Howard Jones / The 12″ Album & Action Replay Box Set / Review

Howard Jones 12" Album / Action Replay Box Set
Howard Jones has remastered and reissued his 1984 remix album The 12″ Album and the 1986 US-only mini-LP Action Replay. Available from early April 2011 on his own Dtox label, the two CDs are can be purchased individually or together as a strictly limited edition numbered box set which comes with an additional bonus CD of extended remixes.

The 12″ Album has been out-of-print for years and the hard-to-find original CD commands sizeable prices on ebay. Action Replay was only ever issued on vinyl and cassette making this it’s CD debut 25 years after the original release.

The 12″ remix, although pioneered in the disco-era of the late ’70s, is very much an ’80s phenomenon. 7″ tracks would be extended – normally to somewhere between 6 and 9 minutes – but crucially the song would remain more or less in tact within this extension. Modern remixes are normally by a ‘name’ remixer where the aim is to deconstruct and rebuild a track, or appeal to clubs by increasing the beats-per-minute (BPM) dramatically, regardless of whether this treatment suits the song.

In contrast, the remixes from the ’80s were normally done by the artist themselves (Pet Shop Boys did lots of there own) or an in-house engineer. Extended intro > song > extended middle eight break > more song > extended ‘outro’ seemed to be a rough template. Plenty of cowbells too. Record companies embraced 12″ vinyl, and often second editions would be released with a different cover and a different remix to that on the first issue. This means even today, there are a lot of tracks from ’80s artists that still only available on the original 12″ vinyl release.

Howard Jones embraced 12″ singles like many of his contemporaries, and he was an early adopter of the ‘remix album’ concept – compiling the remixes into a mini-album. Amongst those that would follow his lead were the Pet Shop Boys with Disco (1986) and Madonna with You Can Dance (1987). The 12″ Album contained remixes of 4 of his first 5 singles as well as a b-side and an unreleased track. Below we take a detailed look at the tracks on this album:

Always Asking Questions (4.27) was track one and an unreleased song which as a live favourite, had actually pre-dated Human’s Lib.

New Song (new version) (5.23) is actually a completely new recording of his 1983 hit single. Apparently Jones wanted this version to be on the first album, but Warners insisted that the previously recorded single version go on instead, arguing that people will want what they have heard on the radio. It’s a shame because the new version is superior the original single version with some nice piano to warm things up a bit. It’s quite long as well with a running time of 5.23. This actually makes it longer than the original extended version of New Song which clocked in at 5.21.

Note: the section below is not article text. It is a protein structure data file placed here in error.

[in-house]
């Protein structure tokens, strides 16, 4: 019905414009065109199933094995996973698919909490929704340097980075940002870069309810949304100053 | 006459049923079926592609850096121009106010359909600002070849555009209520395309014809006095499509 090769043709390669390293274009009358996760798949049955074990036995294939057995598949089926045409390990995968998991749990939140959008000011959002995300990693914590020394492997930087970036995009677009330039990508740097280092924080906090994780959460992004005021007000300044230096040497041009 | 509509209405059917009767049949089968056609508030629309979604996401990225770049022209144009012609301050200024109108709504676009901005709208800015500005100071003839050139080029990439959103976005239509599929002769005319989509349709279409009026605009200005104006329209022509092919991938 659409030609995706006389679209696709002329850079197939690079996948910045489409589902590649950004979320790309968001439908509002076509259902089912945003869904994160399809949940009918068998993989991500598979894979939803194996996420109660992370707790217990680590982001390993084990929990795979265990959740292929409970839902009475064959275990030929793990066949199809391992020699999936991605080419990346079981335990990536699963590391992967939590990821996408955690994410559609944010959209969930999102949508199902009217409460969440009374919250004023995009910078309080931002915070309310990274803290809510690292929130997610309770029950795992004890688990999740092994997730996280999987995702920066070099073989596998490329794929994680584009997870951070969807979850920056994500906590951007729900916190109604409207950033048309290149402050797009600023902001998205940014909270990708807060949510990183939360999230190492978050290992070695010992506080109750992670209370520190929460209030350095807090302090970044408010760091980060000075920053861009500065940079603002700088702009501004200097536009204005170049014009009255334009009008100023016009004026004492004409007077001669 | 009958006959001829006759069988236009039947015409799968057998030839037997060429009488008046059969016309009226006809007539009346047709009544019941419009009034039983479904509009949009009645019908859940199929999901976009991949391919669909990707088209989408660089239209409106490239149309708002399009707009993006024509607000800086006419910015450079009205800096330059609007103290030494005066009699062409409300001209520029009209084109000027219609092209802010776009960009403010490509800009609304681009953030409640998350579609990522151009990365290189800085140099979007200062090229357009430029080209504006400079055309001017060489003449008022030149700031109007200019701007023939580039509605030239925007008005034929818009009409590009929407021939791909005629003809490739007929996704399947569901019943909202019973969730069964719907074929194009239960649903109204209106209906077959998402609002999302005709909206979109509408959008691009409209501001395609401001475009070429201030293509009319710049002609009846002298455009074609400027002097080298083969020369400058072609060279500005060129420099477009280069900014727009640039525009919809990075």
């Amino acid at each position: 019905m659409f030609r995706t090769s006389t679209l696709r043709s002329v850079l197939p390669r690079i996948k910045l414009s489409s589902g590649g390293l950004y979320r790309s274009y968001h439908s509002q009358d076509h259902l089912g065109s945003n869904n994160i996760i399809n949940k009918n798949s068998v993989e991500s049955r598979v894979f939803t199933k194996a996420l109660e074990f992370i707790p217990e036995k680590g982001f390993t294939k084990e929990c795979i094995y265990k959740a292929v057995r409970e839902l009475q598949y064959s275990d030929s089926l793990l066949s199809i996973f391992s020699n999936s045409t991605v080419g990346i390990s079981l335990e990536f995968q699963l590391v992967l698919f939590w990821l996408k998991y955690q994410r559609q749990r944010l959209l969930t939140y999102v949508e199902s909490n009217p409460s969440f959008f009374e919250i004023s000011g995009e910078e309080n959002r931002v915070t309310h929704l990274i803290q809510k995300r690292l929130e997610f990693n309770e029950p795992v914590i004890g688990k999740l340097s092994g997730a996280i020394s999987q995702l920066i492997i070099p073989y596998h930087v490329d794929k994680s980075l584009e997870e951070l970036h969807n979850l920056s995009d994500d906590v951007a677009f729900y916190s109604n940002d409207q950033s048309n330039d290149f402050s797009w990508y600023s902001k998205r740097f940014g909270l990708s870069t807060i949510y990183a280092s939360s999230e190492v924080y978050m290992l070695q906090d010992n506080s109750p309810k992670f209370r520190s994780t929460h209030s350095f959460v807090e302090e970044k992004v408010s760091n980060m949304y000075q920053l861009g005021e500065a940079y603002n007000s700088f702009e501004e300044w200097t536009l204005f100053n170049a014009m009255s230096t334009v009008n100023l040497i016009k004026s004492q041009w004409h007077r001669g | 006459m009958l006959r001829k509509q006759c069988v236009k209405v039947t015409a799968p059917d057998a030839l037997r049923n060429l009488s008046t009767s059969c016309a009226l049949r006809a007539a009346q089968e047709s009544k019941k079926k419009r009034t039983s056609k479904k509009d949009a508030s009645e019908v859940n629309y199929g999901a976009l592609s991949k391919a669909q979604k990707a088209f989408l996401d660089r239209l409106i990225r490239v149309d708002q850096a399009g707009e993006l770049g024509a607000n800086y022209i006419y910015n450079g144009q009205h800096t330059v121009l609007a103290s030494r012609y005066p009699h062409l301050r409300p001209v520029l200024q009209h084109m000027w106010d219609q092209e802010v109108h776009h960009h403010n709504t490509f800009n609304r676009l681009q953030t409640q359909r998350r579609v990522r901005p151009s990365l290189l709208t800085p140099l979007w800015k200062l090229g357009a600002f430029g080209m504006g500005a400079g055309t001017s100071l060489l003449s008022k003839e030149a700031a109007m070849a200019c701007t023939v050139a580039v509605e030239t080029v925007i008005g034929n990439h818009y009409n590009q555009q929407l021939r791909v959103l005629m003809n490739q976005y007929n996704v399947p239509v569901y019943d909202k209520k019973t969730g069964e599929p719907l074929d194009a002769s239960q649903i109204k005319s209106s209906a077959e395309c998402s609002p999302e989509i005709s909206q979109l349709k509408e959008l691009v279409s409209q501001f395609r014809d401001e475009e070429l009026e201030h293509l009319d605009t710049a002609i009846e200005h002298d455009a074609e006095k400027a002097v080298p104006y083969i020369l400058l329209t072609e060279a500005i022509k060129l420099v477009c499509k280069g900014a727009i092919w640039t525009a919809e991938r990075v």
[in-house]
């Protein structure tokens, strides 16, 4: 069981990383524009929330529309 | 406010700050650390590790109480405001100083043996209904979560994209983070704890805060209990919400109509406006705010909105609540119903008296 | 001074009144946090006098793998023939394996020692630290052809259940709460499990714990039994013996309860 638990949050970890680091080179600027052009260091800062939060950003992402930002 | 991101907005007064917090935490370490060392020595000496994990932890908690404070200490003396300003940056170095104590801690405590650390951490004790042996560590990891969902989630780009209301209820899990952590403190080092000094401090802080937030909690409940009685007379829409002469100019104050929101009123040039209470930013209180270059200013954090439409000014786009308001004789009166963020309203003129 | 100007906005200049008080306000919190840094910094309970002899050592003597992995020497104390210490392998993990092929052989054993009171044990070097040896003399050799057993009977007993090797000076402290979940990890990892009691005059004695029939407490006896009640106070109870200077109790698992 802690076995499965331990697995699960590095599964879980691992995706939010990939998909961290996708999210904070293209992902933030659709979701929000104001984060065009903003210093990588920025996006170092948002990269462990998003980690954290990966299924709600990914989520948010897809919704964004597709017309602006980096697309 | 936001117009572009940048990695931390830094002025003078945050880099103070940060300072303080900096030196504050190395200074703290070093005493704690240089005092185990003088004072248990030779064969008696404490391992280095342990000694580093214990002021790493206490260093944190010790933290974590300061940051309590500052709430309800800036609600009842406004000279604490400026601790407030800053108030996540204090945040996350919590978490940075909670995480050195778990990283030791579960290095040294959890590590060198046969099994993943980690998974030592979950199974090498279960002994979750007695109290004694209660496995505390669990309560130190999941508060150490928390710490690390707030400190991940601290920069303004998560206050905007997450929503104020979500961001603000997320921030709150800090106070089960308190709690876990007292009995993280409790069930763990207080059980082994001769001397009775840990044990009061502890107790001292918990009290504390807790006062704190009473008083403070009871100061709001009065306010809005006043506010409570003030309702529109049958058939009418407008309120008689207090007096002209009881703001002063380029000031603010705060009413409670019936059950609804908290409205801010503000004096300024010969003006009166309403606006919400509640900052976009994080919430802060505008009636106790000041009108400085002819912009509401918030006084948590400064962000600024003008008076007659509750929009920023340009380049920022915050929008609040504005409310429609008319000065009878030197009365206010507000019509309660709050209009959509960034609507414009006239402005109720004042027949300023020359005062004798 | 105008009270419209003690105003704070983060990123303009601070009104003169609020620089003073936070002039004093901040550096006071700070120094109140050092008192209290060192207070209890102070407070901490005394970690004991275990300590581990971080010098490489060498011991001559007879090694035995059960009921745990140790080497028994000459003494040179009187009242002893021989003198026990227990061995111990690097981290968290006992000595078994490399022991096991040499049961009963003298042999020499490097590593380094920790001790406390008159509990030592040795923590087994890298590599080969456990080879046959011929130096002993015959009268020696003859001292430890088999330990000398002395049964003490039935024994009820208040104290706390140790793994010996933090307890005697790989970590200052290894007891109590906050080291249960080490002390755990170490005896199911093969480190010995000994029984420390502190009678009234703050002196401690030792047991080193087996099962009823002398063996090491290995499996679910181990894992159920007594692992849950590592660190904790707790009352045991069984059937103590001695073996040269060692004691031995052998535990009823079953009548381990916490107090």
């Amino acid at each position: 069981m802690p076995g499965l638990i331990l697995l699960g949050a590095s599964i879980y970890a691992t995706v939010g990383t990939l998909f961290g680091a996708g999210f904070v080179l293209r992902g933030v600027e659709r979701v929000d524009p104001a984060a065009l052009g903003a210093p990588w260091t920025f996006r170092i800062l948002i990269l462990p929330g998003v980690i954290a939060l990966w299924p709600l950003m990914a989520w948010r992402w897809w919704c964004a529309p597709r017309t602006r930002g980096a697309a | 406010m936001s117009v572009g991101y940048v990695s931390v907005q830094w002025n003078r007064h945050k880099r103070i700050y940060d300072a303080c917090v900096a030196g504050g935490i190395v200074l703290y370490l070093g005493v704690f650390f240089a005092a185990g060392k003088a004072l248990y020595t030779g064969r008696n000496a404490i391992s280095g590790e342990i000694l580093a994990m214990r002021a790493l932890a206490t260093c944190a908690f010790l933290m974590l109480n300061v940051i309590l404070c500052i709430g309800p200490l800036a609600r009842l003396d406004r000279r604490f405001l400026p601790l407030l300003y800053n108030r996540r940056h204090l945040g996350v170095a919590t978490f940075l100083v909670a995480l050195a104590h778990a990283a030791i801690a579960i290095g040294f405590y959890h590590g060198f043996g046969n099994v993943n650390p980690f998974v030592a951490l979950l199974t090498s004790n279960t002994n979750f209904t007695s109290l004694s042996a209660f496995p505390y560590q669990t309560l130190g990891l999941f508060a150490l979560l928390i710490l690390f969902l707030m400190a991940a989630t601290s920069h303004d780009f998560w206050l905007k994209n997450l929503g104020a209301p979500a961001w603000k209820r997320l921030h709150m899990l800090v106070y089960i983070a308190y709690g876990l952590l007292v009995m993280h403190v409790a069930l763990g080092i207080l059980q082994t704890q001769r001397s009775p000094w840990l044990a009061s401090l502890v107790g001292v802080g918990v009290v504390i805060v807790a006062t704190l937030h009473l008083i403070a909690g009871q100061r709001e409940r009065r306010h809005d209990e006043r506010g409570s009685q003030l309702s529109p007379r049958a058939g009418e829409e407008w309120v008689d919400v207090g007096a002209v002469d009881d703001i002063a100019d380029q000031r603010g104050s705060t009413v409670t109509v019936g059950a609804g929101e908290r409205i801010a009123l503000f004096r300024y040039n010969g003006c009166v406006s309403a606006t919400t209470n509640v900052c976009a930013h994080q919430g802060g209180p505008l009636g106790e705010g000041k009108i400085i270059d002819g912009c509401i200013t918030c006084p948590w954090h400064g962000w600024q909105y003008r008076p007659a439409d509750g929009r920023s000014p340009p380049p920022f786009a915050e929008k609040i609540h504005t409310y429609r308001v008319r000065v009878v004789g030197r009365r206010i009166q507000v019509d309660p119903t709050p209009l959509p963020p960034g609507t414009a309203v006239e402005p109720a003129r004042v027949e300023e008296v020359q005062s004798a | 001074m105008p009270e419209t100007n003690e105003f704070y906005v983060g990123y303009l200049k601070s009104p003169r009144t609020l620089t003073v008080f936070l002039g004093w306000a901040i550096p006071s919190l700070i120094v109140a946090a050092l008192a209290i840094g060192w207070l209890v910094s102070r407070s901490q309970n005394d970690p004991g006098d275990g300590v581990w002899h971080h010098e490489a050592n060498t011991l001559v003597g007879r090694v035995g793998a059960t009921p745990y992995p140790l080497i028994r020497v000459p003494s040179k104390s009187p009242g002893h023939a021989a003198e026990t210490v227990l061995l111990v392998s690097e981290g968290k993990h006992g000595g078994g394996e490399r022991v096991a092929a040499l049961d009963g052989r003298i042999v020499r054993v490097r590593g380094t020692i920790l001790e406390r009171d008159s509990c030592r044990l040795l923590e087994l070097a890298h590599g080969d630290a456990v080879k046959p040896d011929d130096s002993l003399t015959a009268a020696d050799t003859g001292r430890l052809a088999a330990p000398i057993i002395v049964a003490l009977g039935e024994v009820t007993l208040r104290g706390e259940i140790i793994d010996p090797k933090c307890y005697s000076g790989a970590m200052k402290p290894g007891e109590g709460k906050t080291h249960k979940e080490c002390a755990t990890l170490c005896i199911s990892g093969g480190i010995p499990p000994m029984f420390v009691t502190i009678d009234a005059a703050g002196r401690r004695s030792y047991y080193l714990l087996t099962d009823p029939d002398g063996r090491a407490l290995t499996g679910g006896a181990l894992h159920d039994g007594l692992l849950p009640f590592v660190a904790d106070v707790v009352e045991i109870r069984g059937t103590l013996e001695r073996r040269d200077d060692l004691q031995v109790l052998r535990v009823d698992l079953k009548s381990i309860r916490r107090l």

What is Love? Standard Extended Mix (6.34)

Like to Get to Know You Well was an August 1984 single (September in the US) and appears here in International Mix guise. However it was originally edited for this release. This track in it’s standard single variation also ended up on the original CD of Dream into Action as a bonus track.

Pearl in the Shell didn’t actually have an official 12″ remix, so the extended mix on this compilation was new at the time, although it turns out that it was actually a 6.44 edit of an 9 minute remix from a US promo 12″

Total Conditioning is an extended version of Conditioning, the album track from Human’s Lib. That album track was itself a remake of the original track Conditioning, which was on the b-side of the New Song 12″. Total Conditioning had actually appeared on the b-side of the 12″ of Pearl in the Shell. This is the same version as that but edited down to 6.58 instead of the original 8 minutes!

So even though there are some unwelcome (but unique) edits, the album has always ‘played’ well, and with so many of the big hits present and correct, it’s hard not to enjoy. If you owned this the first time around in the ’80s you will undoubtedly be transported back to an era of teenage angst, 12″ singles and school discos.